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"Anejo at Wilson" Culver City (Wilson re-imagined)


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"Anejo at Wilson" Culver City (Wilson re-imagined)

cant talk...eating | Jul 21, 2009 09:36 PM

[I was reluctant to post this, since it's kind of like seeing your old friend with the big house and the nice car a year later and he's now living in his car, but here goes...]

Around the 5th of May, Wilson changed its entire menu, hung a neon "Pacifica" sign in the window, and transformed itself into a cantina. I realized this only after we'd sat down at what I thought was Wilson and were brought a straw basket of chips and some salsa. This was around the same time I also noticed the appetizers were priced in the single-digits.

I was actually pretty excited, since I like both surprises and Mexican food. The server explained about the change-up, and mentioned that a couple dishes were kept (charred octopusa app., carnitas in avocado leaf), but that the prices were "slashed" (insert obligatory "it's the economy" comment here). We ordered some drinks (fresh cherry margarita, mojito) and listened to the specials, which included a squash blossom quesadilla, a New Zealand snapper (whatever that was going to be) and "fried clam tacos, Baja style" (again, whatever that would be - spent a lot of time in Baja w/o ever seeing a fried clam). The menu itself was pretty straight up cantina chow - tacos, burritos, mole, enchiladas, with maybe a couple tweaks here and there. I had the lamb barbacoa and my wife, who wasn't expecting Mexican food, stuck with the burger.

The drinks were sweet and unoffensive, and I had a second mojito w/o feeling much effect of alcohol whatsoever. The burger was served with pepper-jack cheese, thick-sliced bacon, and sort of a chipotle aoli, which to me was just tang overkill, and a large pile of fries. Wife ate about half before throwing in the towel. Not a bad a burger, just not notable in any way.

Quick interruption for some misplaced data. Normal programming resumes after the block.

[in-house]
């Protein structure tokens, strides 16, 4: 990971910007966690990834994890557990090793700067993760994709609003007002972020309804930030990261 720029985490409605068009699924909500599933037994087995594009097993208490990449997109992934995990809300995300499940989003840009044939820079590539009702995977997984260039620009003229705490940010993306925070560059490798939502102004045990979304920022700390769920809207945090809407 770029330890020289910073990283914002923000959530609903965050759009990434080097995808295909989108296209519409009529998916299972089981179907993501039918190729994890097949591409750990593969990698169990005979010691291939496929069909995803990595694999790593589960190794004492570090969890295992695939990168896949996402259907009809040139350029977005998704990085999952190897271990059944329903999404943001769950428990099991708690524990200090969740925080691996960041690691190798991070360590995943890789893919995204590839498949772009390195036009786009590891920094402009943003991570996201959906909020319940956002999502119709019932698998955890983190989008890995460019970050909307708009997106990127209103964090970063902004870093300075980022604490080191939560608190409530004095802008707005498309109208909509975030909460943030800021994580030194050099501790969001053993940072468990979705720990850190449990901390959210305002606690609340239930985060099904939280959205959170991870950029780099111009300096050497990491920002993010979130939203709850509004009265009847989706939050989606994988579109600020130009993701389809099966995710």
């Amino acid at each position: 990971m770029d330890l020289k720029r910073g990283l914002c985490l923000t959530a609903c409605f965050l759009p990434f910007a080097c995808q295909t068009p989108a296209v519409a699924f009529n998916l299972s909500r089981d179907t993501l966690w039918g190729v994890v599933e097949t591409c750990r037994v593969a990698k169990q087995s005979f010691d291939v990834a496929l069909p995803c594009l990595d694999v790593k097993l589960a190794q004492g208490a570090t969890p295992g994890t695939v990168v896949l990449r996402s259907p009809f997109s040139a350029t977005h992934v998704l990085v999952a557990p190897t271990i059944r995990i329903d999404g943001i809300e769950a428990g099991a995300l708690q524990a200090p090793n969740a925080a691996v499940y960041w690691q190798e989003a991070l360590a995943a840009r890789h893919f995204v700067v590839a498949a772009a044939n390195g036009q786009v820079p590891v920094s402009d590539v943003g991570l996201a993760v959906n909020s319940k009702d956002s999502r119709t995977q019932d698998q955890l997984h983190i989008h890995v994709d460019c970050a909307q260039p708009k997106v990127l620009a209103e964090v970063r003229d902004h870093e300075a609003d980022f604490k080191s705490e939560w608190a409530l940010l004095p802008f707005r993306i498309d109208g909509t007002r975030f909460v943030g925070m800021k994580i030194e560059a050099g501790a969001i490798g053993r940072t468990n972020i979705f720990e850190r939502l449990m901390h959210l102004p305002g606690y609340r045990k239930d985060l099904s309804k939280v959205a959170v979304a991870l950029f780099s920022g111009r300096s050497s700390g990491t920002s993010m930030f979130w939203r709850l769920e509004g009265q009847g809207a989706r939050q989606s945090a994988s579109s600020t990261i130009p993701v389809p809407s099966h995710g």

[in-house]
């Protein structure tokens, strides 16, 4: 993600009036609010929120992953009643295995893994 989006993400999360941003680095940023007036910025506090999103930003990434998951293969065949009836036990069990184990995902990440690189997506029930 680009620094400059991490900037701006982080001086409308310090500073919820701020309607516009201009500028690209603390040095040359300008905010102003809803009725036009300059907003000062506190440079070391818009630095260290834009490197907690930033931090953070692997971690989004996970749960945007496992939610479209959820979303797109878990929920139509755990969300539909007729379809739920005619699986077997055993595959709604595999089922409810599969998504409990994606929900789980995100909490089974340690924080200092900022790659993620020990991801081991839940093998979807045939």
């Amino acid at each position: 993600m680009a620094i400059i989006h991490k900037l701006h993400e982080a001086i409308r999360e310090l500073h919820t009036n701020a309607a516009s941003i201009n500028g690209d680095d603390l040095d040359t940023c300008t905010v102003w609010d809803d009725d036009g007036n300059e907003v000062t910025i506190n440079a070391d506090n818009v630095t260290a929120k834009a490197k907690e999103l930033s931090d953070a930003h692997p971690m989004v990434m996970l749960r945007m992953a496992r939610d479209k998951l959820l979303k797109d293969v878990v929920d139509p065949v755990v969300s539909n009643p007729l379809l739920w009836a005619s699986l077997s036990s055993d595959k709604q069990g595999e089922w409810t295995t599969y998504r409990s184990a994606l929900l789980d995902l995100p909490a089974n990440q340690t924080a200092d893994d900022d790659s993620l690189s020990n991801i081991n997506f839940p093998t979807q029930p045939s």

The lamb was more of a Persian-style braised dish, but seemed to be spiced principally with salt (not over-salted, just zero kick to it) although it appeared to be served in a red chili sauce. Served with what tasted like red beans and some nicely fluffy rice, it was all just too much on the plate - about 180 degrees from the tiny portions of "old" Wilson - and though I really wanted to thoroughly enjoy it, it didn't give me much to go on.

One high point - the tortillas were handmade, and I'm sure the tacos are all on the same delicious tortillas. Also, we finished up with a decaf, which was served as an Americano/espresso, a welcome touch at a Mexican place!

What can I say - we were ready to be charmed. We're pulling for this place because it's relatively close by, and the owner/chef was obviously trying something new and different in what can only be described as a challenging location (Washington Blvd. industrial strip next to a Salvadoranean nightclub). The glass-walled space is still attractive, and I wouldn't hesitate to come back with some friends for drinks and tacos some night, or to meet up after work.

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